Photographer: Stacy Wong (http://www.sawphotography.ca/)
At CIFF’s black carpet gala on Sept. 28, the line-ups wrapped around the block for the Globe theatre. It was no shock – Brandon Cronenberg (yes, the son of that Cronenberg) was on scene with his debut film Antiviral, a dark, satirical, thriller with plenty of twisted imagery that harkens back to The Fly.
The film follows Syd March (X-Men’s Caleb Landry Jones), an employee of a clinic that harvests celebrity sickness to infect fans. He infects himself with the virus that killed a celebrity, and suddenly finds him himself a target – and perhaps a victim of the virus.
I chatted with Brandon about the film and his first visit to Calgary. Stay tuned for part two of the discussion.
What came first, the sickness or celebrity angle when you were writing the film?
It was the sickness aspect. I started writing it in 2004, I had just started film school. I had got this fairly bad flu and I just started having this fever dream, where I was obsessing over the physical nature of my illness and the weird fact that I had a virus in my body that had come from someone else’s body.
Then I tried to think of a character that could see this disease as something intimate, and I thought of a celebrity obsessed person who could see getting Angelina Jolie’s cold as a good thing.
I’ve noticed that they often show sickness in films from a primarily psychological side. Why did you feel that body horror was the right fit for this story?
I’m not sure! I didn’t set out to specifically make a body horror film. The body stuff was partly to dramatize the illness, but also the sort of physical celebrity fetishes that I wanted to mirror in the film.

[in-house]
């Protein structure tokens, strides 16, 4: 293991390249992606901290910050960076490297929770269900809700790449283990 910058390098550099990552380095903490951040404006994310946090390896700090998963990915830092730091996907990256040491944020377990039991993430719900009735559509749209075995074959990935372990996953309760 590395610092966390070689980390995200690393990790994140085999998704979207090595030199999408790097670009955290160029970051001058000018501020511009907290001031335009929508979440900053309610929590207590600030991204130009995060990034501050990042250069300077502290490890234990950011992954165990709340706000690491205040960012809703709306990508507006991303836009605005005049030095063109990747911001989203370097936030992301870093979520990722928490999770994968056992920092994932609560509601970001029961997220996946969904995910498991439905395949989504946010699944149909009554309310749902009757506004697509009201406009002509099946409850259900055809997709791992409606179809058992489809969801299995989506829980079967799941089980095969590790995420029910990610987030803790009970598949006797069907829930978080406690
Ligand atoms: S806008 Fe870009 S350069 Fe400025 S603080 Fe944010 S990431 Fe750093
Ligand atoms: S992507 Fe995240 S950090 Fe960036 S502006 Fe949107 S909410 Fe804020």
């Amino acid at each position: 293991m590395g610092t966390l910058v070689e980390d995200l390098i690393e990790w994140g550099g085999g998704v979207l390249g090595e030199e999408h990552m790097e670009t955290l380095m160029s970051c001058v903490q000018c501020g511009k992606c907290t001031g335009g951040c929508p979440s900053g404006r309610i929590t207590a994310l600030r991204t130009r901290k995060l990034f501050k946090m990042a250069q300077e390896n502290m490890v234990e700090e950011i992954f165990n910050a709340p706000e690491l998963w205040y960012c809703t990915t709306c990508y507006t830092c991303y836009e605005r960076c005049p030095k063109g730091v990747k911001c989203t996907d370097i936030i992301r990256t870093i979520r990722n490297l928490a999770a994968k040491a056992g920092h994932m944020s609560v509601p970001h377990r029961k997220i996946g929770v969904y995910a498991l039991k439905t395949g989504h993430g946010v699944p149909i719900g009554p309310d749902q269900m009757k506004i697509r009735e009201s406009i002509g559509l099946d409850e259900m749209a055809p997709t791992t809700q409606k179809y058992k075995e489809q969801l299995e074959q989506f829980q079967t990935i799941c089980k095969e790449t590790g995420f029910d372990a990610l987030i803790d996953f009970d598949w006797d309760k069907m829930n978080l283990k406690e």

So, let’s say hypothetically you have to inject yourself with a celebrity’s disease. Who would you pick?
Anyone who’s offering.
Watching the movie, I noticed that I started to feel culpable, like I was perpetuating this celebrity fandom. Did you try to bring in that sense of voyeurism?
Yeah, definitely. I mean, there’s a very interesting play between what we were criticizing and what we were doing. For Sara Gadon, for instance, she had to be fetishized and become that sort of icon in order to discuss fetishization. And saturate it.
For instance, later in the film, there’s that slow motion shot of Hannah Geist being made up by her people, being sort of ‘prepared’. That was actually footage we got accidentally as Sara was being touched up for a photo shoot – it was kind of a meta nod to what we were doing.
That was a scene where I really noticed the parallels between losing control of your body, and the very controlled, clean shots you used as a filmmaker.
To a certain extent, the shot construction sort of mirrors that vibe between celebrity non-human media constructs and the physical human being.